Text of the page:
Photo: Ethan Miller (Getty Images)

Ajit Pai, America’s 12th-best Bernie Madoff cosplayer, has been busy during his time as chair of the Federal Communications Commission. Whether it’s mocking the public he’s been appointed to serve or just talking down to his fellow commission members, Pai has made his blithely hypocritical stances no secret.

And now, as detailed in a new report from Vice, it’s becoming clear that even his supposedly good-faith efforts to help overcome the nation’s broadband coverage gaps are little more than a transparent giveaway to the nation’s largest internet service providers and telecom cronies. An advisory council to the FCC assembled in large part by Pai himself is now a hotbed of corruption accusations marked by resignations and scandal, all of which really tie the room of oligarchic capitalism together nicely.

The Broadband Deployment Advisory Council (BDAC) was formed last year to ostensibly help ensure broadband for all Americans. Despite the fact it immediately became clear most of the council was a “who’s who of telecom industry insiders,” there was still hope it would actually, you know, make some show of doing its job. Instead, there has been an ongoing flow of resignations from the few members who thought they were signing up to serve the public good, only to learn they were serving kickbacks to Pai’s industry buddies. San Jose mayor Sam Liccardo put it nicely in a letter announcing his resignation:

Pai, a former Verizon lawyer, doesn’t believe in public/community broadband, thus assuring everyone he will continue to support state laws preventing local neighborhoods from constructing their own broadband to solve the problem. Capitalism, by this standard, is great right up until someone else might make some money, a truism Pai apparently applies to every aspect of his job of selling out whatever sad house of cards of principles he may once have stood on.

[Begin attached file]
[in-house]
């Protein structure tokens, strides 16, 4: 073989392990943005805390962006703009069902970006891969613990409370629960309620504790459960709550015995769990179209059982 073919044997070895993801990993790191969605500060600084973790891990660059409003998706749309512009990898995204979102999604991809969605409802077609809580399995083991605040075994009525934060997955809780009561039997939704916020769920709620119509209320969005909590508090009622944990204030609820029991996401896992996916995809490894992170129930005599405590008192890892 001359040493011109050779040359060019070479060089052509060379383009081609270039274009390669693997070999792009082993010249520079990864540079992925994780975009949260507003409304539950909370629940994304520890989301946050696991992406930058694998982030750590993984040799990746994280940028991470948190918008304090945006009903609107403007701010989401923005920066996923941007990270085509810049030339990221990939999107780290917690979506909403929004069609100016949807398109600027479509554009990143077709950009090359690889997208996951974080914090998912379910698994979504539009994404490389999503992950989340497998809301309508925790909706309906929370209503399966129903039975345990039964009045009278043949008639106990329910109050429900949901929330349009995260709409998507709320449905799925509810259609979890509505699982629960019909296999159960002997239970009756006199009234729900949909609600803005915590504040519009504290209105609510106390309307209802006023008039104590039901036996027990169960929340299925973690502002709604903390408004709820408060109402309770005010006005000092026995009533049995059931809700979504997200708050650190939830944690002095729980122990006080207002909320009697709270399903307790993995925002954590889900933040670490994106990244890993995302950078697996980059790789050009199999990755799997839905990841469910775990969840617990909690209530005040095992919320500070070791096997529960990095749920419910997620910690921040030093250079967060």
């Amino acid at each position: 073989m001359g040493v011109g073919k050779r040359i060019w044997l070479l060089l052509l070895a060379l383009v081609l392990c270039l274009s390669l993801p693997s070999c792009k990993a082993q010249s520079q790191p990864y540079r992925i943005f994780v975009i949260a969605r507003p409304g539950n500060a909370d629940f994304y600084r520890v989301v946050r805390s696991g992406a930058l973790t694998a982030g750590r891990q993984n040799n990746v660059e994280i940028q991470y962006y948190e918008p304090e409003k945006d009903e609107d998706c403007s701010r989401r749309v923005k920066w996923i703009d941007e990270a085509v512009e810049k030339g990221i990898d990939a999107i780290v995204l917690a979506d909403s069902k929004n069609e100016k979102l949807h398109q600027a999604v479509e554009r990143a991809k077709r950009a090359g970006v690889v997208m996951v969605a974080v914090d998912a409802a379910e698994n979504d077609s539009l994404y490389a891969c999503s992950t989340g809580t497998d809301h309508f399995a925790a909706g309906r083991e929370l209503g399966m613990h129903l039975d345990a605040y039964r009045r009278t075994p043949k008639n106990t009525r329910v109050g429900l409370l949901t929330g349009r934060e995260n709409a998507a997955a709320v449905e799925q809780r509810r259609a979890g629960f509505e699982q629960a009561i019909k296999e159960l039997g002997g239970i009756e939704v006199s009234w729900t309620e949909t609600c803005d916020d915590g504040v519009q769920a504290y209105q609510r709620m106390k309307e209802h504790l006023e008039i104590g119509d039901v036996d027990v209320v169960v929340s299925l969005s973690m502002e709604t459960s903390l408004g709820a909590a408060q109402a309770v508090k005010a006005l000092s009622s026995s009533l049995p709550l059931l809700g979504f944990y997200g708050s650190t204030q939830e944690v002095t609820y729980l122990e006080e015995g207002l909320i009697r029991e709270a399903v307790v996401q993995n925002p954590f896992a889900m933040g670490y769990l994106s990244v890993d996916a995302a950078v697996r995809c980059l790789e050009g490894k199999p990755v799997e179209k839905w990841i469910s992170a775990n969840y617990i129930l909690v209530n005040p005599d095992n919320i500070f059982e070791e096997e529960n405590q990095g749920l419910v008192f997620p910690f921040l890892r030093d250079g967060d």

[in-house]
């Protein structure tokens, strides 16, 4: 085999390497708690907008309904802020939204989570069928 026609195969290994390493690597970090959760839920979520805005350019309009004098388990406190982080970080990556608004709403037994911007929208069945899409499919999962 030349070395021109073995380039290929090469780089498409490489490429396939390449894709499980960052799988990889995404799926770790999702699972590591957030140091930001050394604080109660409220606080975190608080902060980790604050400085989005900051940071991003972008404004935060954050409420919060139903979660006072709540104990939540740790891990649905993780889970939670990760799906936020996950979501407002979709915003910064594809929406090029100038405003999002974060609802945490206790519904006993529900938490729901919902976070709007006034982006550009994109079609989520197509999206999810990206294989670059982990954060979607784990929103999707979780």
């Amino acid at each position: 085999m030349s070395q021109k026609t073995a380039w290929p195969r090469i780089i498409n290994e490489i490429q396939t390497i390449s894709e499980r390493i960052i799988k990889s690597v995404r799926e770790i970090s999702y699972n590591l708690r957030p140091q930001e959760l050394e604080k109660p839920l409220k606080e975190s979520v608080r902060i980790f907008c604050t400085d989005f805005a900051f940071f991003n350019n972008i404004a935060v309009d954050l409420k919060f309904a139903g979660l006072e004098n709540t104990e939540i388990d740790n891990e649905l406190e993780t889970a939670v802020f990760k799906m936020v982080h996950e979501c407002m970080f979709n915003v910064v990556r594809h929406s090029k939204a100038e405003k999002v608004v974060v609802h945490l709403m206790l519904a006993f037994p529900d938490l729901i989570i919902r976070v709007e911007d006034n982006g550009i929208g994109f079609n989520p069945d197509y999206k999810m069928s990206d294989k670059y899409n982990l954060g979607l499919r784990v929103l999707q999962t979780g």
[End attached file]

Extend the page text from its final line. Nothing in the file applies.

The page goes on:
Advertisement

Oh, but let’s not forget the corruption part! This week the BDAC really got some press attention when one of its former chairs, a Pai appointee named Elizabeth Ann Pierce, was arrested on charges of operating a scam that swindled investors out of some $250 million. Pai had nothing but words of praise when he brought her on last year, and one can only imagine Pai is busily looking through stacks of paperwork, trying frantically to find a loophole to help his friend of out a possible 20 years of jail time, by redefining “fraud that screws innocents” as “clever innovation.” He’s got a lot of first-hand experience with being investigated for corruption, after all.